tivity-depth-temperature (CTD) sensor, and recovery beacons: a
strobe, radio beacon, and satellite beacon.
Inside the sphere an embedded microprocessor monitors
and records the acoustic and oceanographic data, six degree of
freedom inertial motion and magnetometer (compass) data, and
system data such as internal temperature and remaining battery
charge. e ensemble of data is used to trigger a drop weight when
a set of pre-determined conditions are met. In practice, this is
typically when the instrument reaches a pre-programmed depth,
or when a certain deployment time limit has elapsed, but may also
be due to a low battery warning, overheating, or communications
failure with one of the external sensors.
Pressure time series are recorded on four High Tech Inc.
HTI-99-DY hydrophones arranged in an ‘L’ shaped array with
three vertical and two horizontal spacing. e hydrophones
are mounted on arms to places them outside the motion-in-
duced turbulence of the main instrument package. e acoustic
bandwidth of this hydrophone is 5 Hz – 30 kHz, and all four
channels are simultaneously sampled by the data acquisition
board at an over-sampled rate of 204.8 kHz and a dynamic range
of 24 bits. e CTD provides real time depth and vertical speed
data, and is used to calculate temperature, salinity, density, and
sound speed depth proles.
Battery recharge and data transfer are accomplished through
an external housing throughput connections and Wi-Fi connec-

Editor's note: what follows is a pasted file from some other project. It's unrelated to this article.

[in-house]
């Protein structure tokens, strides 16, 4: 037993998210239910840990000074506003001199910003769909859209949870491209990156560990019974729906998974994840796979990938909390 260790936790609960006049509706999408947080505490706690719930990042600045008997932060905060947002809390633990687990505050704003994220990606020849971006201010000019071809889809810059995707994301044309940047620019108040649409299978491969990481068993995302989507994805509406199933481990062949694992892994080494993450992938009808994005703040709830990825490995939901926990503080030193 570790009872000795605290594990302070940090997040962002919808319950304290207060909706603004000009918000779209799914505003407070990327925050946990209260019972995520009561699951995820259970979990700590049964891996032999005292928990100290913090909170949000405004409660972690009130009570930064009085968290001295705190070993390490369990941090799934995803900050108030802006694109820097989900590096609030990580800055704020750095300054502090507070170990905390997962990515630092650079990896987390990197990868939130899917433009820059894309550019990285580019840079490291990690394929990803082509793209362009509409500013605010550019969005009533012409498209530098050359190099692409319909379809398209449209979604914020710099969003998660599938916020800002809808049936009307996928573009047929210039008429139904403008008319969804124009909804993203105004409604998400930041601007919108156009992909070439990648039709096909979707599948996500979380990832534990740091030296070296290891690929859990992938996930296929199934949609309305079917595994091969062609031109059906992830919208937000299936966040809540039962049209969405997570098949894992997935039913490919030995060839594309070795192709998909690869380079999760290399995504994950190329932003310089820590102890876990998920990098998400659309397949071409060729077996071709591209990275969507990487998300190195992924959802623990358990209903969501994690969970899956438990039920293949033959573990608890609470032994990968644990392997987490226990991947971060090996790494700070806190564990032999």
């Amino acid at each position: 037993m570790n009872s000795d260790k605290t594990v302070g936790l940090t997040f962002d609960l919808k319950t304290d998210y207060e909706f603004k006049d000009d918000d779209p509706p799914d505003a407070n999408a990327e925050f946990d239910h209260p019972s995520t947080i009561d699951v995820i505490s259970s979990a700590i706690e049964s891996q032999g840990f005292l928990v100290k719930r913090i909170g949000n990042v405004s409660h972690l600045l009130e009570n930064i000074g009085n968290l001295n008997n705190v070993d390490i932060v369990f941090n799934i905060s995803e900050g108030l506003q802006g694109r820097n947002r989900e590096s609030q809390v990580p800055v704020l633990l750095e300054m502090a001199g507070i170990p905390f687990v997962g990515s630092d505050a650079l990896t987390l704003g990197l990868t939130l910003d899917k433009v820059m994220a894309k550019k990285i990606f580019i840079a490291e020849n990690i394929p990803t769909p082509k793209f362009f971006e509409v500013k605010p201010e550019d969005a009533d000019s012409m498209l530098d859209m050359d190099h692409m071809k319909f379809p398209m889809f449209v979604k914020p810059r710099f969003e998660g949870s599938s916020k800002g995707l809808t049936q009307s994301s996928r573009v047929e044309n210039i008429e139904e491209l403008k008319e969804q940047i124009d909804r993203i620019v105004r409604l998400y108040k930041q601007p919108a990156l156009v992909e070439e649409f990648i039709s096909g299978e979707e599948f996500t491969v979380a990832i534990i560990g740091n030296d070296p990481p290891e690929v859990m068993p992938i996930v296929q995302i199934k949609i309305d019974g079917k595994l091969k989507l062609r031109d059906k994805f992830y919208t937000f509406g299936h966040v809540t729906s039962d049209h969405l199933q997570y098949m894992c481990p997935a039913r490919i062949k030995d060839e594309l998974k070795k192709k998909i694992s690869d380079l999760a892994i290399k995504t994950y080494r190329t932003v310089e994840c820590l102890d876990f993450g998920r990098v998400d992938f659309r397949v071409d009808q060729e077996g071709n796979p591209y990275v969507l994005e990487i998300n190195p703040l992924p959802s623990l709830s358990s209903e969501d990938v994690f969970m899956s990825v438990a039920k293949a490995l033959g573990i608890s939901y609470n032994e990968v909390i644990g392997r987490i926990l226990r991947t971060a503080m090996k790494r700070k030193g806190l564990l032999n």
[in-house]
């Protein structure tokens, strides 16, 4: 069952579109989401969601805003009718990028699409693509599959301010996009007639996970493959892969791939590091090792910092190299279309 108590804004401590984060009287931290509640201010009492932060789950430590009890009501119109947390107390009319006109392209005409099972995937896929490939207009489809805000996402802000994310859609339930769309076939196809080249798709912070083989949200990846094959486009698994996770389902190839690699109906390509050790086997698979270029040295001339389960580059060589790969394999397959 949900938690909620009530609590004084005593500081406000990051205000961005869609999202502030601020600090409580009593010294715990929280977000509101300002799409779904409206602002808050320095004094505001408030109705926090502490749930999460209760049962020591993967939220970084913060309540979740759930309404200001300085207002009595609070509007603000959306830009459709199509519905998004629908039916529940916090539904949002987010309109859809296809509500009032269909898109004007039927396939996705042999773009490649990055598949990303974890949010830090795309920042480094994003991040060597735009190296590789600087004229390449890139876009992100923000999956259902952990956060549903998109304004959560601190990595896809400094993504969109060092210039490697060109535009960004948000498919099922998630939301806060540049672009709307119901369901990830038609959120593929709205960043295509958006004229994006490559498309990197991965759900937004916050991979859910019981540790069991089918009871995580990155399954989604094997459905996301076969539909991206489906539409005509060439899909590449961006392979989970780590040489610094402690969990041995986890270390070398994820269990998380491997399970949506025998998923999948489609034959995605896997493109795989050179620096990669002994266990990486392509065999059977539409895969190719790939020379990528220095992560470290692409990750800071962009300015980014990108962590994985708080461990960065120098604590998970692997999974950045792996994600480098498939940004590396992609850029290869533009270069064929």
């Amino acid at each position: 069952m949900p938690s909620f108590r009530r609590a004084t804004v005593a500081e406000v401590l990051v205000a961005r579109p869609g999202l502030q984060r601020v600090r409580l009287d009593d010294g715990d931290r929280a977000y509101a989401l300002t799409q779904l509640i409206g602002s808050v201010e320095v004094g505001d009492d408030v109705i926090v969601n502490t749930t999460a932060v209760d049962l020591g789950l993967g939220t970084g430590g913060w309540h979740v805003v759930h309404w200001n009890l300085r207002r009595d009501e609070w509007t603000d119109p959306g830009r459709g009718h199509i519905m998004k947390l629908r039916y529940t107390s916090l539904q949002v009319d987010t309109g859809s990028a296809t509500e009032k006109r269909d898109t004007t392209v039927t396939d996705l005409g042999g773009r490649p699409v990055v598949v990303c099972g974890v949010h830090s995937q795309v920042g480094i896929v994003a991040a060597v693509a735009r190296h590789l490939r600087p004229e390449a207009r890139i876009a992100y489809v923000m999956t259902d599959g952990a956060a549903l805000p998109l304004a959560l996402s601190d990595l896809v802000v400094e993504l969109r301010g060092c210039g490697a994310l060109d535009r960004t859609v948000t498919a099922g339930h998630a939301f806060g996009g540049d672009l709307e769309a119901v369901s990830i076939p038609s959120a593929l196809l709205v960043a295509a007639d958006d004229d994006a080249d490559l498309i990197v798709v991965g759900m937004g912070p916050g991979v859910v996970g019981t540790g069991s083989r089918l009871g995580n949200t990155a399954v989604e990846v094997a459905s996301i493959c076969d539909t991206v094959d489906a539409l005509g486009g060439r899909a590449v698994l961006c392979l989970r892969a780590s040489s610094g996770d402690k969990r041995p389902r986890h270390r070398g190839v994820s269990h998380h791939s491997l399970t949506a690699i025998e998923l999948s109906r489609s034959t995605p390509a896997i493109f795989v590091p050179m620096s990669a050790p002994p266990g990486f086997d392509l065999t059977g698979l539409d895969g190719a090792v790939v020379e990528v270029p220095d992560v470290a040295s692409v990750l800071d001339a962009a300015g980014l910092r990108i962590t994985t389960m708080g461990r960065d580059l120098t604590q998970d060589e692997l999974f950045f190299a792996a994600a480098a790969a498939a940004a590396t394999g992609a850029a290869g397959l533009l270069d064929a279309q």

tivity, allowing the system to be recovered and rapidly redeployed.
Sound speed profiles and the conjugate depth
e sound speed in seawater is driven by an empirically derived
equation of state linking temperature, pressure, salinity, and
density. In the deep ocean, the sound speed prole is typically
described by warm (fast) surface waters, with decreasing tempera-
ture driving sound speed down with depth until pressure becomes
the dominant term, now raising sound speed with depth. is
results in a sound speed minimum, typically around 700 m depth
in temperate Pacic waters, known as the sound channel axis.
Sound rays refract towards this axis and remain in this ocean
wave-guide, allowing sound to propagate over thousands of kilo-
meters with no attenuation due to interactions with the surface
and bottom (Munk et al., 1994).
Sound speed proles are shown in Fig. 1, collected by
Deep Sound at the ve deployments sites visited: Challenger
Deep (11°21.599’ N, 142°27.249’ E), Challenger Deep East
Basin (11°22.130’ N, 142°35.172’ E), Sirena Deep (12°43.680’ N,
145°47.820’ E), Tonga Trench (16°31.8760’ S, 172°12.0930’ W),